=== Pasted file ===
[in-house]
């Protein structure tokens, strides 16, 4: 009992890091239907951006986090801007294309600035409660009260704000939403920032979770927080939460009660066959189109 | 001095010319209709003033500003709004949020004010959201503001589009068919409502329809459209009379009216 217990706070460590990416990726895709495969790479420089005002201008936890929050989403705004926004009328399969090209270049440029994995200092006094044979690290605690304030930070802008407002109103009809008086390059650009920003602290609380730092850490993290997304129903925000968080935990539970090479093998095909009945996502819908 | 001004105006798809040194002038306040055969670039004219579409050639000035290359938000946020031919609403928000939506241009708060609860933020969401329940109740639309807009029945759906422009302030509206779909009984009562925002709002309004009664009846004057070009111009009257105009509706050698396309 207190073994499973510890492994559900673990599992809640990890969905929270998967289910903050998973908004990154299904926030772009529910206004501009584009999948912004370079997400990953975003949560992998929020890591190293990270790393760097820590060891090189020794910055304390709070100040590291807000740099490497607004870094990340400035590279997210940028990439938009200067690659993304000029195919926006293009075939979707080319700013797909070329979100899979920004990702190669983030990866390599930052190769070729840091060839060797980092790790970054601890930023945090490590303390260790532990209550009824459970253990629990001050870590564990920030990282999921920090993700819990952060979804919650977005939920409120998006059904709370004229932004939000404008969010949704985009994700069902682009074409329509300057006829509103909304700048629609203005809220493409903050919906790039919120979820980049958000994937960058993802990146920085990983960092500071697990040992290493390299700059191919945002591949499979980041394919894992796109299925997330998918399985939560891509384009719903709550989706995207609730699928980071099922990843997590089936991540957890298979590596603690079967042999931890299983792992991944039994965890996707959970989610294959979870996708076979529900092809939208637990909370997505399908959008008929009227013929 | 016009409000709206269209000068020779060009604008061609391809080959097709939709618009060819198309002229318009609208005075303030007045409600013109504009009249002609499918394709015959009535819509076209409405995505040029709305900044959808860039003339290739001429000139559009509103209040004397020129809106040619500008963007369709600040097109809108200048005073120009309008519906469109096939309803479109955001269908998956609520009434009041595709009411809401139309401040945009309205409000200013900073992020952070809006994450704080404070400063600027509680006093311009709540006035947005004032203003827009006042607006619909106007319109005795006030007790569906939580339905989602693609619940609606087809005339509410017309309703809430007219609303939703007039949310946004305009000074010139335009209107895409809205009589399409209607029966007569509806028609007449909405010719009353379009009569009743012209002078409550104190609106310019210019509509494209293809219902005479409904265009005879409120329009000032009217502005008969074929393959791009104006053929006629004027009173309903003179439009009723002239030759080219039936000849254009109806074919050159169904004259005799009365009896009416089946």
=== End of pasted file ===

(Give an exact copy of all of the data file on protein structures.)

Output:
[in-house]
């Protein structure tokens, strides 16, 4: 009992890091239907951006986090801007294309600035409660009260704000939403920032979770927080939460009660066959189109 | 001095010319209709003033500003709004949020004010959201503001589009068919409502329809459209009379009216 217990706070460590990416990726895709495969790479420089005002201008936890929050989403705004926004009328399969090209270049440029994995200092006094044979690290605690304030930070802008407002109103009809008086390059650009920003602290609380730092850490993290997304129903925000968080935990539970090479093998095909009945996502819908 | 001004105006798809040194002038306040055969670039004219579409050639000035290359938000946020031919609403928000939506241009708060609860933020969401329940109740639309807009029945759906422009302030509206779909009984009562925002709002309004009664009846004057070009111009009257105009509706050698396309 207190073994499973510890492994559900673990599992809640990890969905929270998967289910903050998973908004990154299904926030772009529910206004501009584009999948912004370079997400990953975003949560992998929020890591190293990270790393760097820590060891090189020794910055304390709070100040590291807000740099490497607004870094990340400035590279997210940028990439938009200067690659993304000029195919926006293009075939979707080319700013797909070329979100899979920004990702190669983030990866390599930052190769070729840091060839060797980092790790970054601890930023945090490590303390260790532990209550009824459970253990629990001050870590564990920030990282999921920090993700819990952060979804919650977005939920409120998006059904709370004229932004939000404008969010949704985009994700069902682009074409329509300057006829509103909304700048629609203005809220493409903050919906790039919120979820980049958000994937960058993802990146920085990983960092500071697990040992290493390299700059191919945002591949499979980041394919894992796109299925997330998918399985939560891509384009719903709550989706995207609730699928980071099922990843997590089936991540957890298979590596603690079967042999931890299983792992991944039994965890996707959970989610294959979870996708076979529900092809939208637990909370997505399908959008008929009227013929 | 016009409000709206269209000068020779060009604008061609391809080959097709939709618009060819198309002229318009609208005075303030007045409600013109504009009249002609499918394709015959009535819509076209409405995505040029709305900044959808860039003339290739001429000139559009509103209040004397020129809106040619500008963007369709600040097109809108200048005073120009309008519906469109096939309803479109955001269908998956609520009434009041595709009411809401139309401040945009309205409000200013900073992020952070809006994450704080404070400063600027509680006093311009709540006035947005004032203003827009006042607006619909106007319109005795006030007790569906939580339905989602693609619940609606087809005339509410017309309703809430007219609303939703007039949310946004305009000074010139335009209107895409809205009589399409209607029966007569509806028609007449909405010719009353379009009569009743012209002078409550104190609106310019210019509509494209293809219902005479409904265009005879409120329009000032009217502005008969074929393959791009104006053929006629004027009173309903003179439009009723002239030759080219039936000849254009109806074919050159169904004259005799009365009896009416089946």